Putting Blockchain into Practice Is Proving Difficult for Banks

September 16, 2016 17:14 UTC

Even though blockchain is seen to have a number of useful features for banks to utilize they are finding that putting these features into practice may prove difficult.

The banking world may not trust the idea behind bitcoin, but they have realized that bitcoin’s underlying technology, the blockchain, has many valuable features that they could use, according to a Financial Times report.

The technology can’t be hacked, is transparent, and allows anyone to view and verify trades on its system.

However, while blockchain’s features were seen as the way forward at the beginning, it seems that putting these features into practice is not as easy as it sounds. This is mainly down to its transparency which doesn’t go down well with bankers who value their privacy.

Improved Efficiency within the Banking System

In today’s world, the idea behind banking is to improve efficiency, regulation and reduce costs.

Blockchain technology would help to achieve this; however, many are not too keen on a shared system across the banking sector, which could ultimately allow rival banks to spy on each other and the activities they are undertaking.

Not only that, but as the blockchain is not reversible there is the possibility that inflated trades could be seen, potentially resulting in unexpected losses.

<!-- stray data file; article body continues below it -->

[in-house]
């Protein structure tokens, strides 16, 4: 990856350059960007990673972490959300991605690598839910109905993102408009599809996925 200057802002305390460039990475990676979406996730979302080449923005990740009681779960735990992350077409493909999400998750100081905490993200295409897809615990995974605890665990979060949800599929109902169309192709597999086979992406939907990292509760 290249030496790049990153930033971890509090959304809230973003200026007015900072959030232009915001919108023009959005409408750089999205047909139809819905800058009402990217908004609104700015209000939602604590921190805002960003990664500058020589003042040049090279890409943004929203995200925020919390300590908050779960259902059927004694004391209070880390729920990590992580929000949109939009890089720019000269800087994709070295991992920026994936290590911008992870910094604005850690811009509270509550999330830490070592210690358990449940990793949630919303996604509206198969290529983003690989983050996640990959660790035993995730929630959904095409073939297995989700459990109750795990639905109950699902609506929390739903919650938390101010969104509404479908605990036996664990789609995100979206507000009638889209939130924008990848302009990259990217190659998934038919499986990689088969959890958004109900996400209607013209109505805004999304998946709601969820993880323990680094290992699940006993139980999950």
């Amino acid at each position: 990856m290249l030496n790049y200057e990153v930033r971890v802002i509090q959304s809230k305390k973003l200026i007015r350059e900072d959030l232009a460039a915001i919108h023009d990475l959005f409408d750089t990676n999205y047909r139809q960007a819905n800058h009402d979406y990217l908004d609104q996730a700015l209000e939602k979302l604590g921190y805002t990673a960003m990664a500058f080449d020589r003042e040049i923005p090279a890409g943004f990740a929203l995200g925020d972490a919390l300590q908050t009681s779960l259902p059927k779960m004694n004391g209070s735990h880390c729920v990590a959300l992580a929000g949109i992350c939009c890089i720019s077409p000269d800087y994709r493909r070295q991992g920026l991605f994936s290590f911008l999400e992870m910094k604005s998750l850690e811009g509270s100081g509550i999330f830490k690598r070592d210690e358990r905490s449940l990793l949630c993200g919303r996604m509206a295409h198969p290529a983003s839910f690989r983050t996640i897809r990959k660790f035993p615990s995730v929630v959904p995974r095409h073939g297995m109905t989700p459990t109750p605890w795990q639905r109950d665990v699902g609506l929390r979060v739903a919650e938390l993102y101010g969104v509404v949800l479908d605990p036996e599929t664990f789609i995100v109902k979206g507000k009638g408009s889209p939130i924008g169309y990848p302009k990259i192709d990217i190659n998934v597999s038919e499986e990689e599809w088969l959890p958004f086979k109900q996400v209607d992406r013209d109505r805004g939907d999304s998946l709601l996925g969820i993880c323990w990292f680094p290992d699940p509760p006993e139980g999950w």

According to Peter Randall, chief executive of Setl, a London-based company building a blockchain and distributed ledger system for financial services, said there is the possibility that too much data on the shared system from the banks could become too much.

He said:

You get something called bloat, and the more bloat you get the slower the system goes.

Blockchain, but Not as We Know It

To solve the issue, discussions are taking place to create a blockchain-like system.

So instead of sharing data with everyone involved, it has been suggested that only regulators, counterparties, and appropriate parties can view trade details.

According to the Financial Times, though, the result of the technology seems to be less radical than that imagined by bitcoin’s advocates.

Charley Cooper, managing director at R3, said to the Financial Times:

If you’re a business guy you could look at the current construct versus the new construct and say ‘aren’t you just building a big database?’

This view seems to be echoed by others who think that blockchain is simply another database equipped with enough kudos to convince bankers to work together.

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